In other words, the experience is wonderfully authentic Tucson: real food served in real outdoor atmosphere, no theme-park imitation anything. It’s an ephemeral experience too: vendors come and go over the years, the locations may change as vacant lots get redeveloped, and even the recipes change like language with little flairs and flourishes added by each Sonoran chef.
These days there are at least half a dozen well-established Sonoran hot dog stands around Tucson, and probably another handful that come and go. If I only sample one per year I’ll never get to them all, so I chose two to compare (and brought a friend to help consume them). This year I went to El Manantial at Park and 36th in South Tucson, and Ruiz at 22nd and 6th near downtown.
Sonoran dogs really aren’t all the same. El Manantial (pictured above) tended to put more mayo on the dog, and their guero pepper (served on the side with most Sonoran dogs) was wrapped in bacon and filled with gooey orange cheese. This was like the one I got from El Sinaloense in 2012. Plenty of beans were inside, and lots of diced tomato and onion.
Ruiz toasted the bun to the point that it was just a bit crispy, which added a nice crunchy mouthfeel that I liked. The top of his dog had a fine puree of tomatillo on top that added decoration, if only a little flavor. Apparently Ruiz is a purist about the pepper, since it was just grilled plain without the bacon or cheese. (Still plenty hot, though. My advice is to keep a little mayo on the side to coat your mouth and help deal with the burn from the pepper.)
A “Mexican” Coke in a glass bottle is always available at these places if you want to have the full culinary experience.
These hot dogs should come with a Surgeon General’s warning. The cardiac consequences should be fairly obvious if you include them as a regular part of your diet, but what isn’t immediately apparent is how filling they are. They aren’t large, yet splitting two dogs left me feeling like I wouldn’t want to eat again for a day or two.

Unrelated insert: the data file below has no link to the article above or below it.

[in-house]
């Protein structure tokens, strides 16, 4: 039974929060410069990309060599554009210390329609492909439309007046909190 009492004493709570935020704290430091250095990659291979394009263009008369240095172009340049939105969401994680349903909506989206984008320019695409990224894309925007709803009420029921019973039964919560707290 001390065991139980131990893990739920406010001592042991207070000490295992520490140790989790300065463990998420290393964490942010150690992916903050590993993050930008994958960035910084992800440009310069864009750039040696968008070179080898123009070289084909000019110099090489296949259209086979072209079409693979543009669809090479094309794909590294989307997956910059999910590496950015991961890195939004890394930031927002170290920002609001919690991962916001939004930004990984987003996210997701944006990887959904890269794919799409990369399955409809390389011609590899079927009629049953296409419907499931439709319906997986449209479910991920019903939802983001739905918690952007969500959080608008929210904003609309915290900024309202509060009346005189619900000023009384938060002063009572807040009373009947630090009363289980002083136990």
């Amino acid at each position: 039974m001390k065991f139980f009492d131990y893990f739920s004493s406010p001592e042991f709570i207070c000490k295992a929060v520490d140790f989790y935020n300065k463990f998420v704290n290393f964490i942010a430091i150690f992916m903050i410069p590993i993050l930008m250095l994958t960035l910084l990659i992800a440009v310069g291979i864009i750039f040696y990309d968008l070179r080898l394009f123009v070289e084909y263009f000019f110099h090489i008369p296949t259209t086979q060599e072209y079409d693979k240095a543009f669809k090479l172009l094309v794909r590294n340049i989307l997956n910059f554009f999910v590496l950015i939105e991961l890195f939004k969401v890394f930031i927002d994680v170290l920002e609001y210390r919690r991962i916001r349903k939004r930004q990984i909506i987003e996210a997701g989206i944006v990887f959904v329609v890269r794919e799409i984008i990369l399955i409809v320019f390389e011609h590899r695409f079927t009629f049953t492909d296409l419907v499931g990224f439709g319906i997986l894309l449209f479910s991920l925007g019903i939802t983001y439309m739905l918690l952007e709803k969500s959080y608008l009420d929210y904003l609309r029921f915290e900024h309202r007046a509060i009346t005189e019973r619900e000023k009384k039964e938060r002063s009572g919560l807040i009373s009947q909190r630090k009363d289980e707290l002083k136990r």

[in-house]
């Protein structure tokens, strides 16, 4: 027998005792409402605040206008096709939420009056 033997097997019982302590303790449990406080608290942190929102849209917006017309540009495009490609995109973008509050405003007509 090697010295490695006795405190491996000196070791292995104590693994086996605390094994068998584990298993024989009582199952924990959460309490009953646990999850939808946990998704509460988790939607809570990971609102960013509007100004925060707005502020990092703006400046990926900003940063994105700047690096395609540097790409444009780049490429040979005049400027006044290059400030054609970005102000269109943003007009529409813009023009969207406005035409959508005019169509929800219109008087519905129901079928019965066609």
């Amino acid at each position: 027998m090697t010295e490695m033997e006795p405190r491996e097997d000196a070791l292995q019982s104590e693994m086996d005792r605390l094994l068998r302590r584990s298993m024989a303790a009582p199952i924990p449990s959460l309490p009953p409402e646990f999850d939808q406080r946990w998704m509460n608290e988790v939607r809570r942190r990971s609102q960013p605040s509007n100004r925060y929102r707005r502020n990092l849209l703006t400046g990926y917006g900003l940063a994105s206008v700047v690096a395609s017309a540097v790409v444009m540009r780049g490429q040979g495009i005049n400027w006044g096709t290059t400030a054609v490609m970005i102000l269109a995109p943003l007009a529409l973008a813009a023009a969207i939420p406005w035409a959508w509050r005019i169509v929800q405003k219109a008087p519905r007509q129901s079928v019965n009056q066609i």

To be fair, I did eat about 2/3 of each one (because my helper was a lightweight) and my grease tolerance isn’t what it used to be, so I suppose a hungry 23-year-old wouldn’t have the same reaction. Still, you have been warned. We wanted to get some gelato afterward, but neither of us could actually make room for it.
OK, so “eat a Sonoran dog” is ticked off my TBM list. Tomorrow marks the end of my Temporary Bachelor Man time. I’m flying back to New England to rejoin my family and watch the last couple of weeks of northern Vermont summer. It’s a short season up there, and by mid August the days are already noticeably cooler. Residents will be frantically working on their summer bucket lists: get in another day of waterskiing, hike another mountain, ride the bike, have dinner on the patio, etc. In just two weeks we will start to see the first hints of fall color in the maple tree leaves, and by September Vermonters will be sighing as the breezes turn cool and the lake begins to get too wavy to leave the boat moored.
We’ll watch the curtain slowly draw on Vermont’s summer, but happily it won’t be over for us. In October we will be taking most of the month to travel back across the country with the Airstream. That’s one of the nice things about this lifestyle—we can extend the season by “chasing 70 degrees” southward in the fall. Summer lasts longer when you’ve got an Airstream. We’re having a great one; I hope you are too.